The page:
Kano's kit has been rubber-stamped by J.K. Rowling and whoever else manages the Harry Potter brand. I wish the company had licensed more from the mostly superb Warner Bros. movies, however. The music, for instance, is slightly different from the tracks and motifs composed by John Williams, Patrick Doyle, Nicholas Hooper and Alexandre Desplat. You never see any of the classic characters, or hear the actors who gave them so much life on the big screen. It feels like a missed opportunity after the sizeable voice cast that was assembled for Harry Potter: Hogwarts Mystery.
The kit doesn't have an obvious story, either. It would have been nice to play through the events of the first movie, or an entirely original storyline that knits the various challenges together. The puzzles could have been packed up as the opening term for a Hogwarts transfer student, for example, or some kind of revision before the all-important OWL exams.
Some code requires specific hand gestures to run
The saving grace is a game-like leveling and experience system that slowly unlocks new gear for your avatar. It's a simple premise but I was instantly hooked and wanted to collect all of my favorite pieces from the Harry Potter universe (I eventually settled on the classic 'H' sweater knitted by Molly Weasley, a time-turner necklace and the all-powerful Elder Wand.)
Running through the tasks, it's easy to fall half-asleep and grab whatever block the app has highlighted. To truly learn the fundamentals of programming, however, you need to read each text prompt and, ideally, experiment at the end of each challenge to understand the limits and capabilities of each block. If you don't, there's a good chance you'll struggle when the app produces a no-guidance puzzle. These are sprinkled throughout the 'campaign' and challenge you to complete a specific task with a small selection of logic-based pieces. Some are required for the solution, while others are optional or utterly irrelevant.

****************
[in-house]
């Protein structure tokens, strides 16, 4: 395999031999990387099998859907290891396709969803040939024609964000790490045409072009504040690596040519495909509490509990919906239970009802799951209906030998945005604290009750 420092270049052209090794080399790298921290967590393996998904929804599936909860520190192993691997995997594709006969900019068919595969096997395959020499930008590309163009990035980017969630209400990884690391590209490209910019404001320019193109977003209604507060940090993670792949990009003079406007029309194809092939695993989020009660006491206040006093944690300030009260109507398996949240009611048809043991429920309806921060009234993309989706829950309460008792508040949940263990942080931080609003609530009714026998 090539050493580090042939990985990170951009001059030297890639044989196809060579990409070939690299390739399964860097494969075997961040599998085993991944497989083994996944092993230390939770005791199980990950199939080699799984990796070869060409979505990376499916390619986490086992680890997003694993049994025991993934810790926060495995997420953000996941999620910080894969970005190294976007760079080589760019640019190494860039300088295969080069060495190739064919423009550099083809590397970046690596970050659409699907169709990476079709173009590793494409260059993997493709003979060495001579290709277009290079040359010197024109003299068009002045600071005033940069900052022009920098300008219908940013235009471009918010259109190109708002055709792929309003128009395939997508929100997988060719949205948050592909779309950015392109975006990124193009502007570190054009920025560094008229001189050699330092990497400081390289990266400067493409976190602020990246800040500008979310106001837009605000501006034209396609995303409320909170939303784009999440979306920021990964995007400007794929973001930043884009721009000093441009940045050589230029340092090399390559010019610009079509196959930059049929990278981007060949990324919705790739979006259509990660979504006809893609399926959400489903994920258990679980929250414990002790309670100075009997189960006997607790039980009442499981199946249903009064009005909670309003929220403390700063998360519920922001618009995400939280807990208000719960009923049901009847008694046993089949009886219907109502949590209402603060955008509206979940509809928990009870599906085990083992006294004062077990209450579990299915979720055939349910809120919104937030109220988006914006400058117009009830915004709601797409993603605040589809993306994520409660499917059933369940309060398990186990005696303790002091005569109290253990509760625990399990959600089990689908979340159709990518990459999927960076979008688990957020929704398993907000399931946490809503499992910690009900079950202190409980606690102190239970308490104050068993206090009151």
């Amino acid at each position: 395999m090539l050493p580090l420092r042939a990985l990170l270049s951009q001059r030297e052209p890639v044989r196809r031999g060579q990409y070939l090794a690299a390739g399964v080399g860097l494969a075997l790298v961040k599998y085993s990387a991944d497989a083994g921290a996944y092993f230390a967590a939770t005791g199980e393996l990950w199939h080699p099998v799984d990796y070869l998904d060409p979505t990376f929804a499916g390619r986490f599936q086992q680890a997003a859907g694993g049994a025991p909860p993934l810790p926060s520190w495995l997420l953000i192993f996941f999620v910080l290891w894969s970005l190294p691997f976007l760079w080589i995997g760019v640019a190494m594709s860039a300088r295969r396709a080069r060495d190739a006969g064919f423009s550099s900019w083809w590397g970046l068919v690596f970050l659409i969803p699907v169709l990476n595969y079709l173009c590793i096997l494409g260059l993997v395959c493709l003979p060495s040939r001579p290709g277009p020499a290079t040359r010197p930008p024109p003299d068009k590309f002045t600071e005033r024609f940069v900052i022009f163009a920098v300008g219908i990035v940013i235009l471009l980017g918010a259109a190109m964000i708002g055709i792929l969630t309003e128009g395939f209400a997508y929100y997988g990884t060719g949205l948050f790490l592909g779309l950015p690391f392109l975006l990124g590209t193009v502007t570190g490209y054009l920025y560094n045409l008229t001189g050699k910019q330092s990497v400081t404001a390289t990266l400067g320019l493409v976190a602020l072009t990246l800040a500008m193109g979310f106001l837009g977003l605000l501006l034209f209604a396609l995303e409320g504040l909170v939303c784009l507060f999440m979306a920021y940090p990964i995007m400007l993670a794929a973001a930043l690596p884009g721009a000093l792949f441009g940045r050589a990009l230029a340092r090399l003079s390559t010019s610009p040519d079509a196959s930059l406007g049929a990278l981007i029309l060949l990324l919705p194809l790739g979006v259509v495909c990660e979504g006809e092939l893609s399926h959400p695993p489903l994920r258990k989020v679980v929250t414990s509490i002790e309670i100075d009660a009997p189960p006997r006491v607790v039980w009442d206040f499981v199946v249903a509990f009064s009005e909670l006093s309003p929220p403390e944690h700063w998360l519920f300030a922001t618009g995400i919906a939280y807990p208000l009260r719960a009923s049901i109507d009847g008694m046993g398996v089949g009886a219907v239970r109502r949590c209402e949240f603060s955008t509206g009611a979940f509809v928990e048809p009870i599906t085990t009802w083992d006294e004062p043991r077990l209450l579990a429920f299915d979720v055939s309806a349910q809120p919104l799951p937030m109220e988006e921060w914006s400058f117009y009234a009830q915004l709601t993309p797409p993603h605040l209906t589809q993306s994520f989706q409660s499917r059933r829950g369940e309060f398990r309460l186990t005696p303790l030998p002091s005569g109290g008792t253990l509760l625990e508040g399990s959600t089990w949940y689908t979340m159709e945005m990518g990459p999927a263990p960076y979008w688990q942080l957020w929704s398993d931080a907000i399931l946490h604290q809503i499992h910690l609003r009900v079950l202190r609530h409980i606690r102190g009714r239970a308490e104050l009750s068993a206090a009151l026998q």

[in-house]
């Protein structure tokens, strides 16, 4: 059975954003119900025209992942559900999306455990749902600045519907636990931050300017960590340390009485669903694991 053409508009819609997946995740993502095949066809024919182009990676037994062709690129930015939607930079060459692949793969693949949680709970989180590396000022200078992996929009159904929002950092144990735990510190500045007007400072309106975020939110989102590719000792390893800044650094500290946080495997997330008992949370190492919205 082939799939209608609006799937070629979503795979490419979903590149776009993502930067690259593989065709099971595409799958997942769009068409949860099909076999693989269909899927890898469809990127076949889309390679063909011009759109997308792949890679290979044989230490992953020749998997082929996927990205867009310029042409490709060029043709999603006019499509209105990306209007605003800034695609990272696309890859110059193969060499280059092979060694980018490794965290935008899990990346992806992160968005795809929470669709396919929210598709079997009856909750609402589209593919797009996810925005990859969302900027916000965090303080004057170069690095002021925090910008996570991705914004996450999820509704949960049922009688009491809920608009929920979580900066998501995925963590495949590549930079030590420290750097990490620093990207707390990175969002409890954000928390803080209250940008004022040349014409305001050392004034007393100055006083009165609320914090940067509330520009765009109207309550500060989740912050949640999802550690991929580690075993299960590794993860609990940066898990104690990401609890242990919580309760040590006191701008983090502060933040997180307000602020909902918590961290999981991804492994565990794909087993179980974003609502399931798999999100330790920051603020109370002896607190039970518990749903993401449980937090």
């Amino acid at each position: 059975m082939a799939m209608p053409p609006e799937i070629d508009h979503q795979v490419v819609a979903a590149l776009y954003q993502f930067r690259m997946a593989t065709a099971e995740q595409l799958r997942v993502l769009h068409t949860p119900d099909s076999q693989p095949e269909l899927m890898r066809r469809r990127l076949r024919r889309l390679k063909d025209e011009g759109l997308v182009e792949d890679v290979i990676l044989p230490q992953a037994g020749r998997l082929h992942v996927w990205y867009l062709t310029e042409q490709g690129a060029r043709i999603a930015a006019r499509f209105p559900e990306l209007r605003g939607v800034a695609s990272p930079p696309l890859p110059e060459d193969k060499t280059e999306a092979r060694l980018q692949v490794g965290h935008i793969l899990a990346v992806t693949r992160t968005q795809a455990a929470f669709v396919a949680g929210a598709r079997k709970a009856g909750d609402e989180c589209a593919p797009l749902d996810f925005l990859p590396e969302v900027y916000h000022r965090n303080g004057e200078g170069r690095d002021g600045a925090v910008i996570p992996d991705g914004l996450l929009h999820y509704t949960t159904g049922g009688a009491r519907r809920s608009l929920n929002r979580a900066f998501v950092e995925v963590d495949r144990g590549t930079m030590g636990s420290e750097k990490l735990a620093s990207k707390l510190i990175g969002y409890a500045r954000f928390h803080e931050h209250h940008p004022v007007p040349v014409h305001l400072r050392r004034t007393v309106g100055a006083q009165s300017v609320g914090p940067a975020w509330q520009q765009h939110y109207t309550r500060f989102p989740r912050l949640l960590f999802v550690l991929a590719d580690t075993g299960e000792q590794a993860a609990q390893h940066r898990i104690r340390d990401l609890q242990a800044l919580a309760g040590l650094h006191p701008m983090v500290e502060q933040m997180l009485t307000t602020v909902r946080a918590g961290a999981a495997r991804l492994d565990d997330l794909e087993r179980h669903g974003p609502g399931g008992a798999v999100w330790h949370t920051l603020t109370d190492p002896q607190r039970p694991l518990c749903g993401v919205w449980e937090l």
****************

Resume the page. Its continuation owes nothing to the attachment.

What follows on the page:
It captures the feeling of learning something that most mortals can't comprehend.
Completing the puzzles is hugely gratifying. They also encourage a slower, more methodical approach with the other tasks -- at one point I started taking notes to make sure I understood the cause and effect of a particularly complicated block.
This is where the feeling of tuition and development really starts to kick in. There's a genuine skill, or rather intelligence, that's required to perform magic with Kano's wand. Coding, of course, isn't part of the Harry Potter universe but it captures the feeling of learning something that most mortals can't comprehend. Because -- and apologies for what might be the cheesiest sentence I've ever written -- programming really does feel like magic sometimes.
Sometimes the motion tracking is a little wonky
The experience isn't flawless, however. The wand relies on AAA batteries and doesn't have an obvious off button. I took a week-long break from the kit and found that the batteries had already depleted upon my return. Kano suggests removing the batteries in between sessions, which is simple enough -- a single button removes the cover -- but really shouldn't be necessary. I also found the wand tracking to be a little finicky. I frequently had to recenter the on-screen cursor and struggled with some of the more advanced spell gestures because the wand tip tracing was so inconsistent.
These are small nitpicks, though. Kano's $100 wand kit is heaps of fun and highly educational for people who have never tried coding before. If you know a Harry Potter fan with even the slightest interest in science or technology, this would make a great gift. The company's greatest achievement, though, is replicating the sense of accomplishment that Hogwarts students must feel while learning magic. Until I receive my acceptance letter (I'm assuming the owl got lost somewhere...) this is the closest I'll ever get to sitting in a classroom and practicing transfiguration.